But as far as administrative efficiency is concerned, we would agree that the use of the flat amount for all recipients based on a fair average, together with the right of individual recipients to demonstrate an entitlement of greater reasonable work expenses would both meet the goals of administrative efficiency and stay within the terms of the statute.
Chief Justice Warren E. Burger: Would it be administratively feasible, given if you know, given the number of people involved to allow $10.00 a month and then such additions as people could demonstrate by vouchers or by whatever process they do it?
Mr. Tom W. Armour: Well, Your Honor, this question of administrative efficiency has never been actually litigated in the courts below.
It is just been alluded to.
We’re not quite sure how much administrative efficiency, if any, would be generated by the use of a flat amount.
I don’t believe the State of Colorado could use the figure $10.00 per month because as Mr. Justice Stewart mentioned, three years ago, in the State of Colorado, average work expenses were close to $37.00 per month.
We would maintain and -- expenses have gone up since that time so we wouldn’t want to accept the use of the $10.00 per month.
But as to the use the flat amount together with the right to demonstrate an entitlement to a greater amount, we would -- we would accept Your Honor.
Chief Justice Warren E. Burger: Well, could not the State of Colorado constitutionally allow no expense except that that was demonstrable by the same kind of evidence that this lady has produced here?
Mr. Tom W. Armour: Your Honor, I think the State of Colorado by its participation in the AFDC program has to follow these -- this statute, (a) (7) and that statute requires both the recipient to demonstrate an entitlement to each and every expense and also the State of Colorado to disregard each and every expense as long as its reasonably attributable with their earning of income, yes.
The words of the statute taken into consideration perhaps in and of themselves are flexible as the Tenth Circuit indicated, but when you look at this particular statute and its entirety, it takes no a particular meaning.
First of all, take into consideration modifies the words “any other income and resources.”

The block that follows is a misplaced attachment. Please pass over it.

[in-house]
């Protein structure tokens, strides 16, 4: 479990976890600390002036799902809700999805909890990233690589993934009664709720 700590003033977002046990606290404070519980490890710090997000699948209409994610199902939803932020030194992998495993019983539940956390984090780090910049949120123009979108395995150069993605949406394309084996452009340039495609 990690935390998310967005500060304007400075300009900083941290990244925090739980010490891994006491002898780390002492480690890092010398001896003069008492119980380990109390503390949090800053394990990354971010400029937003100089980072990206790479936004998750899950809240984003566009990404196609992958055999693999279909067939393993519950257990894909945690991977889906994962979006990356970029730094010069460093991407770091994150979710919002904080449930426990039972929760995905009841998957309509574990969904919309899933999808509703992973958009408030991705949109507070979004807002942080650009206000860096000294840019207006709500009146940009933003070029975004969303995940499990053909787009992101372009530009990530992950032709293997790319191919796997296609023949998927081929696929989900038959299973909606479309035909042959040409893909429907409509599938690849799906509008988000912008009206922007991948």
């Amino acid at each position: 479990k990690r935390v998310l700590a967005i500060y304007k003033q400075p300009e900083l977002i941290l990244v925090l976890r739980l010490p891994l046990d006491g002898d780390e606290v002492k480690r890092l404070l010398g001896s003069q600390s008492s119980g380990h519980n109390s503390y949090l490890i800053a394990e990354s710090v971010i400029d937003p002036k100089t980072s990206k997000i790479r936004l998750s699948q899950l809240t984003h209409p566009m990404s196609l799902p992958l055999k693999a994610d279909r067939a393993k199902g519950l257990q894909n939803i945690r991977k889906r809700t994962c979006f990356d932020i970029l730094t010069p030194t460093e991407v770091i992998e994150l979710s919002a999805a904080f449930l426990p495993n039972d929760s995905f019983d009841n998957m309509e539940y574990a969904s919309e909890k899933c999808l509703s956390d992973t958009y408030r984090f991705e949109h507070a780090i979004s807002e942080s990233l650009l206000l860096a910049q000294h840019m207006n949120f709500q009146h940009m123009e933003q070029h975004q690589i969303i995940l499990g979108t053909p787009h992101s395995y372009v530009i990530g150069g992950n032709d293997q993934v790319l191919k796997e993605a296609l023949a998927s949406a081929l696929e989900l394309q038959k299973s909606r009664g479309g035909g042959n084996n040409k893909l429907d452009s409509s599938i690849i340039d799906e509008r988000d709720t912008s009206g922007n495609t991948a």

The word “any” is used to introduce income and resources.
The State of Colorado and the Secretary of HEW certainly don’t put forth any averaging argument or outside sources of income.
The State wants to take into consideration every cent of outside income and they properly should.
ADC is to be given to needy children and naturally the state should take into consideration any outside source of income.
You can’t average child support payments.
You certainly can’t average the earnings of all employed recipients in the State of Colorado.
You’ve got to take a look at each individual’s outside income.
Now, this statute goes on and adds a expense section and it's introduced by the words “as well as.”
We think its reasonable to conclude that Congress intended work expenses to be treated in the same manner and that’s why they used this phrase “as well as.”
And this language requires any expenses to be disregarded, not sum, not an average but any.
Section 402, the Social Security Act in sub-section (a) (8), Your Honors, uses the word “other than any” when talking about the state’s option to set aside earned income for the future needs of the child.
In the -- in that part of the statute, Congress has said that states may permit any or excuse me, all or any portion of the earned income to be set aside.
I think this demonstrates that Congress knows how to use specific language and allows states to disregard something less than a 100% and that part of the statute they use the words “any, all or any portion.”
In our Section of the statute, they used the word “any”.
In addition to the plain meaning of the statute which we think supports the respondent’s position, we also think that the legislative history supports us as well.
Prior to 1962 when this part of the statute was added, it was optional for states to disregard work expenses, but the Senate Finance Committee in reporting out the Bill which amended 402 (a) (7) stated that it believed that only reasonable for the states to take these expenses fully into account.
Justice William J. Brennan: [Inaudible] given this same interpretation?
Mr. Tom W. Armour: Your Honor, we believe that our position is supported by decisions --
Justice William J. Brennan: No conflict as I understand?
Mr. Tom W. Armour: No, there’s a decision in the Second Circuit Court of Appeals, the Connecticut State Department versus HEW which we believes supports our position.
The decision in the Tenth Circuit and on December 23, 1973 the Eight Circuit in Anderson versus Graham took the position that any expenses requires states to disregard all actual expenses.